TowerXchange: What services are you able to provide to operators today? When will you be able to offer voice and 5G?

Bradley Shaw, Vice President - Middle East and Africa, Lynk:

We currently operate three Cell Towers in Space capable of 2G/4G and 5G. The 5G payload is there for testing at this time. We are starting with simple/low-erlang traffic focussed on:

a) Mass notifications (ability for MNOs to message their subscribers outside of terrestrial coverage – (New Zealand and Palau are examples)

b) IoT – ability to connect all remote and out of coverage IoT devices (irrigation sensors, cargo at sea, etc)

c) Periodic messaging (SMS and IP messaging like WhatsApp). Some coverage is infinitely better than no coverage so providing subscribers the ability to communication (even a few times a day at first) is life changing. We anticipate providing seamless messaging (i.e. we will always have a satellite close enough to complete the message) in 2024.

By the end of 2025, MNOs will be able to offer voice and data once we ramp up production and ensure there are enough satellites in orbit to “hand over” the voice or data session so that the session is continuous.

What progress are you making on launching satellites and making them operational? What are the key milestone you have ahead of you to provide continuous high-bandwidth service?

Bradley Shaw, Vice President - Middle East and Africa, Lynk:

Launching satellites is a crucial KPI for any LEO satellite operator due to the number of satellites that need to be launched. So far we have launched eight satellites. Five were test versions and have been decommissioned. Our other three are Lynk Towers which are which are in orbit providing service to ALIV in the Bahamas. We will be onboarding additional MNOs over the coming months. So the operationalisation of the satellites is moving along smoothly. We expect this to continue as we launch more and more satellites.

TowerXchange: Is Lynk a competitor or partner for towercos? How do you envision complementing or supplanting the towerco business model?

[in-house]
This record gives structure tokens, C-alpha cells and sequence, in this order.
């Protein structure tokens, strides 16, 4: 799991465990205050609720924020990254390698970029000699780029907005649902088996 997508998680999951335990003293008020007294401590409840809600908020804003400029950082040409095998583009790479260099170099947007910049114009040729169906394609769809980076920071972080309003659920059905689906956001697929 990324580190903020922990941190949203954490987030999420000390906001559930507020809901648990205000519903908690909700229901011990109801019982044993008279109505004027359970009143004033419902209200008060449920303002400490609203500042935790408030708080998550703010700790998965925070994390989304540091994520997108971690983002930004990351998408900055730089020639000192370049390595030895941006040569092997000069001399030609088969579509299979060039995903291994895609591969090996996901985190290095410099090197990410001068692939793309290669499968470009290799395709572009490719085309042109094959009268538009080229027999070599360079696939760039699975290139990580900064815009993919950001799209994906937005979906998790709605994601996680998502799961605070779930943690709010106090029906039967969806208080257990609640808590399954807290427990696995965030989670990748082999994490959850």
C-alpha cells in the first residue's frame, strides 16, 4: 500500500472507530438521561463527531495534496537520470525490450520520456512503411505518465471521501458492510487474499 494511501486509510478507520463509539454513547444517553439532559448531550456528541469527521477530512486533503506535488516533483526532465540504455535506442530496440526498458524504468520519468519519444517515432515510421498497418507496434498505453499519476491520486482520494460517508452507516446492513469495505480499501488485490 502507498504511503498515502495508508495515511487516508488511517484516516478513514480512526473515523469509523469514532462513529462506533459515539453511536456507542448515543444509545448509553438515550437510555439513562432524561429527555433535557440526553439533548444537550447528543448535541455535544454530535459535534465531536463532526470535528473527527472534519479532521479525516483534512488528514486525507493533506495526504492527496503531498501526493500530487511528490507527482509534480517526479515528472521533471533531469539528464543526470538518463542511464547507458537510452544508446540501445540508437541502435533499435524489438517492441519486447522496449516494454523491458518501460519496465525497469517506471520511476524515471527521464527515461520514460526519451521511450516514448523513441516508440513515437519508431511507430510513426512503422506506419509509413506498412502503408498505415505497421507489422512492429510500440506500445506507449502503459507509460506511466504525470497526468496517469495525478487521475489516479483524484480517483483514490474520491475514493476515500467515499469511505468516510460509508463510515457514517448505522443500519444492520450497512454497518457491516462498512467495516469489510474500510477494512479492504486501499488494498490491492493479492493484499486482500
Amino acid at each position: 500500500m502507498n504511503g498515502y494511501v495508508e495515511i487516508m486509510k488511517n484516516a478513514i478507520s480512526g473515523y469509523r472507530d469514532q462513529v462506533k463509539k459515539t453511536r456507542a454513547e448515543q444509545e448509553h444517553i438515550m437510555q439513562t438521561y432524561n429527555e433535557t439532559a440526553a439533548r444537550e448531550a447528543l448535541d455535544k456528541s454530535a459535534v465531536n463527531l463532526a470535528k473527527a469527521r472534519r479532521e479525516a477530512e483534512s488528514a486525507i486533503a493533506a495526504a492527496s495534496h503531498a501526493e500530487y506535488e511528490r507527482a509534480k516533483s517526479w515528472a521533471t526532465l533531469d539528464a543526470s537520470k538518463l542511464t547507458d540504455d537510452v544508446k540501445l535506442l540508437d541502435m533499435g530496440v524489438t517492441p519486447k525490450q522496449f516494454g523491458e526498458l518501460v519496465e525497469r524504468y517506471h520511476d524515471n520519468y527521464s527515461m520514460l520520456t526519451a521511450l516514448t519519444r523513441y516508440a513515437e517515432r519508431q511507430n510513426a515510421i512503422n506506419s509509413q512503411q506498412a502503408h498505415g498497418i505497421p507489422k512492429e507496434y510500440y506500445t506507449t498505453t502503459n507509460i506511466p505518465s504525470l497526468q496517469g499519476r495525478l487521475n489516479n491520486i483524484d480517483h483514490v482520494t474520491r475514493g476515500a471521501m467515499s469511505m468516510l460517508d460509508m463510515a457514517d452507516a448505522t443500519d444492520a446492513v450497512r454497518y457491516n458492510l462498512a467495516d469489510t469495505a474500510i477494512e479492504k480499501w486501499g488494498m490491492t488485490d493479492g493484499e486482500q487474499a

Bradley Shaw, Vice President - Middle East and Africa, Lynk:

Lynk is complementary with the towercos in the market, as it is just not feasible nor economical to cover the entire planet.

A recent GSMA study in Africa estimates that terrestrial towers are not economical in roughly 50% of the continent. Also, with any satellite business, network density is one of the biggest problems. A satellite at 500km is going to struggle to compete with a large macro tower in a dense urban environment. However, a macro tower cannot cover a 300km distance across a desert or piece of water. Our satellites can.

So we potentially see a shift in the market where the very small ‘Ultra-Ultra Rural’ sites with towers offering 2G and 3G don’t need to be built anymore as that coverage can be provided by our satellite. That way we see the towercos focusing on their profitable urban and suburban markets where they can achieve tenancy ratios of over 2.5x that seem to be all but impossible in rural areas.

TowerXchange: You’re currently raising financing, how much capital have your deployed, how much are you raising, and how much do you envision needing to reach “full scale”? Where would you like to see Lynk in five years’ time?

Bradley Shaw, Vice President - Middle East and Africa, Lynk:

Lynk is privately owned and continuing to raise the capital required to achieve seamless service globally. Over the past 5 years, Lynk invented the technology, developed, built and launched eight spacecraft, obtained a commercial license from the FCC and launched initial service.

In 5 years’ time I would expect Lynk to have a live operational network delivering service to billions of customers globally in a changed world where there are NO COVERAGE GAPS and all people have access to services wherever they are. Top of Mount Everest: we got you covered. Middle of the Ocean: We got you covered. Sitting in your village in the middle of Congo Basin Forest or sitting on Bazaruto island: We got you covered.